Liu Ye (b. 1964) is one of China's most prominent contemporary painters. He is famous for his bright-hued paintings of childlike figures, the cartoon character Miffy the bunny, and works referencing one of his favourite artists - Piet Mondrian. He has an immediately recognizable style that is described as simple to read yet complex in its levels of meaning and technique. Liu: "What I do is about painting and art history. Chinese aesthetics have a traditional system, history, very high quality and taste, different from Western taste but quite meaningful in our time".
And yet, unlike so many of his Chinese contemporaries, Liu is a self-declared unpolitical painter who does not believe that his art is particularly Chinese. Unlike most other artists of his generation, he was exposed to western literature from early childhood. Liu's father was a childrens' book author and the family enjoyed the privilege of having dozens of books at home during the cultural revolution, including illustrated works by Hans Christina Andersen, Tolstoy, and Pushkin. The influence of these books on Liu's work is apparent when considering the child-like naiveté and romantic serenity that characterises his paintings.
Liu calls himself a neoclassicist and often alludes to Kranach, Klee, and Vermeer in his work. His iconic style, called by Liu "the simple way", seems at first graphic and naive but reveals itself as complex and highly referential. Liu: "My paintings are structured. I come from Mondrian, his paintings. The basic structure of my paintings is perpendicular. Of course, I’m not an abstract painter, but (...) if you look at Vermeer’s paintings, he isn't quiet, too. The structures of his paintings are the same as Mondrian's, or Mondrian's paintings are similar to his. If you don’t look at the figures, or the story - but only the composition and the abstract elements - it is the same."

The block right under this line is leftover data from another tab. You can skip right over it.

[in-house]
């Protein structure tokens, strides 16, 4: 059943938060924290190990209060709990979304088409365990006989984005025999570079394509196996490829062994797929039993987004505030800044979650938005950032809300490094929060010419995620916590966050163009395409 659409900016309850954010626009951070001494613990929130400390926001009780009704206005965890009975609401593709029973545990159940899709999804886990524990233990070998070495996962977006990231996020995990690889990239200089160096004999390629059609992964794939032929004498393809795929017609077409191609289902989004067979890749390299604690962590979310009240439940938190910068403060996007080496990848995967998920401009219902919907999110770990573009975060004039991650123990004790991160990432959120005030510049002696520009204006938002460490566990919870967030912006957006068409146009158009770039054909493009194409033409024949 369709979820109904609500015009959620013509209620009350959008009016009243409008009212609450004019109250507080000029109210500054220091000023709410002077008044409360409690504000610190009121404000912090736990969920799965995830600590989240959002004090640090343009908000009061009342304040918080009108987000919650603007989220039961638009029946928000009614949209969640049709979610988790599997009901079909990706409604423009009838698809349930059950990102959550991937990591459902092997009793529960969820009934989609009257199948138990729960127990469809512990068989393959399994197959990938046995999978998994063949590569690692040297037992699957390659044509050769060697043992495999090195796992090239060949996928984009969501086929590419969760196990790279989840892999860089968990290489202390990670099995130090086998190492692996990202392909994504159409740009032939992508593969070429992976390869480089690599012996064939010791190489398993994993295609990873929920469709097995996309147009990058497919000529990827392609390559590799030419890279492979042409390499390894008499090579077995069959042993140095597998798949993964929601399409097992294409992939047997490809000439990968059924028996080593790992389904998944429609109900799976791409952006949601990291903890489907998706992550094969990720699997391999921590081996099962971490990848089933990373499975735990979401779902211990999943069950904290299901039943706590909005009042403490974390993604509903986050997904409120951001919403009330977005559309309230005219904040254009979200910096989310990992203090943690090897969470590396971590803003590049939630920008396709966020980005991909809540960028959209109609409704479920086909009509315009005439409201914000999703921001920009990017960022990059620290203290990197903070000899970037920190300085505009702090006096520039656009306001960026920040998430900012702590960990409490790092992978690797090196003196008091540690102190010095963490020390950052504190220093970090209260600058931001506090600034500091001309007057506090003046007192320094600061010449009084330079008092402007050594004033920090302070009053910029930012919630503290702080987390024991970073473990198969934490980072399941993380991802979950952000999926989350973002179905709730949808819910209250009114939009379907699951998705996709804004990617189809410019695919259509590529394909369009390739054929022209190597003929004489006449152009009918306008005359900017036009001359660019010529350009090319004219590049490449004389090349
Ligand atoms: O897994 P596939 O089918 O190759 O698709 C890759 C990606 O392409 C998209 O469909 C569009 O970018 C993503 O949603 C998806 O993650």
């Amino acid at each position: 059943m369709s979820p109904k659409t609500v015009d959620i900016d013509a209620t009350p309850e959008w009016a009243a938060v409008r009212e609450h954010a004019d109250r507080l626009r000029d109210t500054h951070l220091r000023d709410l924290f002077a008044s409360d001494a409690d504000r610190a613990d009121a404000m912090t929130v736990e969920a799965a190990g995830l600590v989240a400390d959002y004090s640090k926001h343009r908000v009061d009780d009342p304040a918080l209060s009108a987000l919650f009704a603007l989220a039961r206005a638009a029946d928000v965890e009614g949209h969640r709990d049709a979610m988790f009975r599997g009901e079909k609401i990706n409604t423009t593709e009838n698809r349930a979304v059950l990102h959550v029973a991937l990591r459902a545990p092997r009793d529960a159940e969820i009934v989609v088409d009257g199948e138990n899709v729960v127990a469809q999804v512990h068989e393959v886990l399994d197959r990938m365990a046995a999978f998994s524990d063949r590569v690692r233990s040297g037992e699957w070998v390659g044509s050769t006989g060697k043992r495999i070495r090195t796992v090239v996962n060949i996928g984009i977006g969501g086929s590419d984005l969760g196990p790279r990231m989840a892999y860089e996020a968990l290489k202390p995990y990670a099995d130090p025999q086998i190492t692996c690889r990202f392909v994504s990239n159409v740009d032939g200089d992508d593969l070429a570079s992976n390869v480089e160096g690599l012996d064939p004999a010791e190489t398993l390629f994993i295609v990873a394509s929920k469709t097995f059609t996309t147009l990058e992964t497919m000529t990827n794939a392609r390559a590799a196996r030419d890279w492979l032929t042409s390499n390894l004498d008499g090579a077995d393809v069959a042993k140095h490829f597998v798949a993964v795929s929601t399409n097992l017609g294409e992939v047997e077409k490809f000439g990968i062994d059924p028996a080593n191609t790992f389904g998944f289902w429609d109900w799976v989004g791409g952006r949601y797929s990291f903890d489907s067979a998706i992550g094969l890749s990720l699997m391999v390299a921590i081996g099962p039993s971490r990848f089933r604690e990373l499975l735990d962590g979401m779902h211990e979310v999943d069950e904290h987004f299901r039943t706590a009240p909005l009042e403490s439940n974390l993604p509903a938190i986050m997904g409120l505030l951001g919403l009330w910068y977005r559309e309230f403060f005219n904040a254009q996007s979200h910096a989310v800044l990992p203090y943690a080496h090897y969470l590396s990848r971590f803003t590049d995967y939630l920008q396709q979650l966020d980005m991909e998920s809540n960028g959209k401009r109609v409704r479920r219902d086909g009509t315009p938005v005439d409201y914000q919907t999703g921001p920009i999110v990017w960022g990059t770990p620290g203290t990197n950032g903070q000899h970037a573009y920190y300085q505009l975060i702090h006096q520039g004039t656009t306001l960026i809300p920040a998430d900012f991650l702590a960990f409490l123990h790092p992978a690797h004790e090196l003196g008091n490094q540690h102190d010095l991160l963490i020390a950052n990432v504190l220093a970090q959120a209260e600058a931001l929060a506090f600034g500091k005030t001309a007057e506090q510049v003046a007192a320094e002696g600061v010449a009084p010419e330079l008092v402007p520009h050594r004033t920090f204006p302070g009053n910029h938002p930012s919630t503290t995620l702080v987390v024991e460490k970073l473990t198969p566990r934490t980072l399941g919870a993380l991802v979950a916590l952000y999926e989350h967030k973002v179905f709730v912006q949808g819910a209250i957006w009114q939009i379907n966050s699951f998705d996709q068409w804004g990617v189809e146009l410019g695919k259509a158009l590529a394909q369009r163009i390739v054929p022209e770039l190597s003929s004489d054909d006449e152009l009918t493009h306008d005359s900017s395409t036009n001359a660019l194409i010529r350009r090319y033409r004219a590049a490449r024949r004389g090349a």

Liu Ye studied at the Central Academy of Fine Arts, Beijing, from 1986-1989 and graduated in mural painting. He finished his education in Berlin, Germany, at the Hochschule der Künste, from 1990-1994. Liu Ye has had numerous exhibitions in China: in 2012 alone, his work was shown at "Art for the Masses", Red Star Gallery, Beijing; In "Time - 2012. Chinese Oil Painting Biennale", The National Art Museum of China, Beijing; and "Faces", Minsheng Art Museum, Shanghai, China. International solo shows include "Leave Me in the Dark", 2009; and "Bamboo Bamboo Broadway", 2012, both at Sperone Westwater, New York.
Liu Ye works and lives in Beijing.